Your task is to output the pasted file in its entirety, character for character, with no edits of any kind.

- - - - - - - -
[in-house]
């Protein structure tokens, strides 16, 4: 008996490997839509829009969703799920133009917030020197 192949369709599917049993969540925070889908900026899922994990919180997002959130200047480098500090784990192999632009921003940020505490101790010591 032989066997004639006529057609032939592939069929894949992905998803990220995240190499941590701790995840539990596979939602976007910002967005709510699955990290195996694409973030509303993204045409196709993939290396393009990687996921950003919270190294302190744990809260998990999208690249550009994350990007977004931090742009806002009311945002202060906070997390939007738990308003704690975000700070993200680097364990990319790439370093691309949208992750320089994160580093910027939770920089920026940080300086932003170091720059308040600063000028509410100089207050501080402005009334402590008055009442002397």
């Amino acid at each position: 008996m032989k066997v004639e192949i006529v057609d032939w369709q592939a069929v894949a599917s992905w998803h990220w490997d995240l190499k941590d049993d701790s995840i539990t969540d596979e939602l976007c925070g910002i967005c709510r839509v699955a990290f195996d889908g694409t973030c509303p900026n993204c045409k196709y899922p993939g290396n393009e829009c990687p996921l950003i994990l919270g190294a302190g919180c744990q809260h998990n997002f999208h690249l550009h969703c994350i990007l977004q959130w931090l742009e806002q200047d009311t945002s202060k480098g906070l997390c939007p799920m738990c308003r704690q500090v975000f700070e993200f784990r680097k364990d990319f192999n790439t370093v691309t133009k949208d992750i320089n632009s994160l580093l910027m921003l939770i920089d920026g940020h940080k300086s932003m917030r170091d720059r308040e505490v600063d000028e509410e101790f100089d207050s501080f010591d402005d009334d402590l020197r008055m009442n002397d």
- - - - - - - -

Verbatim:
[in-house]
């Protein structure tokens, strides 16, 4: 008996490997839509829009969703799920133009917030020197 192949369709599917049993969540925070889908900026899922994990919180997002959130200047480098500090784990192999632009921003940020505490101790010591 032989066997004639006529057609032939592939069929894949992905998803990220995240190499941590701790995840539990596979939602976007910002967005709510699955990290195996694409973030509303993204045409196709993939290396393009990687996921950003919270190294302190744990809260998990999208690249550009994350990007977004931090742009806002009311945002202060906070997390939007738990308003704690975000700070993200680097364990990319790439370093691309949208992750320089994160580093910027939770920089920026940080300086932003170091720059308040600063000028509410100089207050501080402005009334402590008055009442002397």
């Amino acid at each position: 008996m032989k066997v004639e192949i006529v057609d032939w369709q592939a069929v894949a599917s992905w998803h990220w490997d995240l190499k941590d049993d701790s995840i539990t969540d596979e939602l976007c925070g910002i967005c709510r839509v699955a990290f195996d889908g694409t973030c509303p900026n993204c045409k196709y899922p993939g290396n393009e829009c990687p996921l950003i994990l919270g190294a302190g919180c744990q809260h998990n997002f999208h690249l550009h969703c994350i990007l977004q959130w931090l742009e806002q200047d009311t945002s202060k480098g906070l997390c939007p799920m738990c308003r704690q500090v975000f700070e993200f784990r680097k364990d990319f192999n790439t370093v691309t133009k949208d992750i320089n632009s994160l580093l910027m921003l939770i920089d920026g940020h940080k300086s932003m917030r170091d720059r308040e505490v600063d000028e509410e101790f100089d207050s501080f010591d402005d009334d402590l020197r008055m009442n002397d």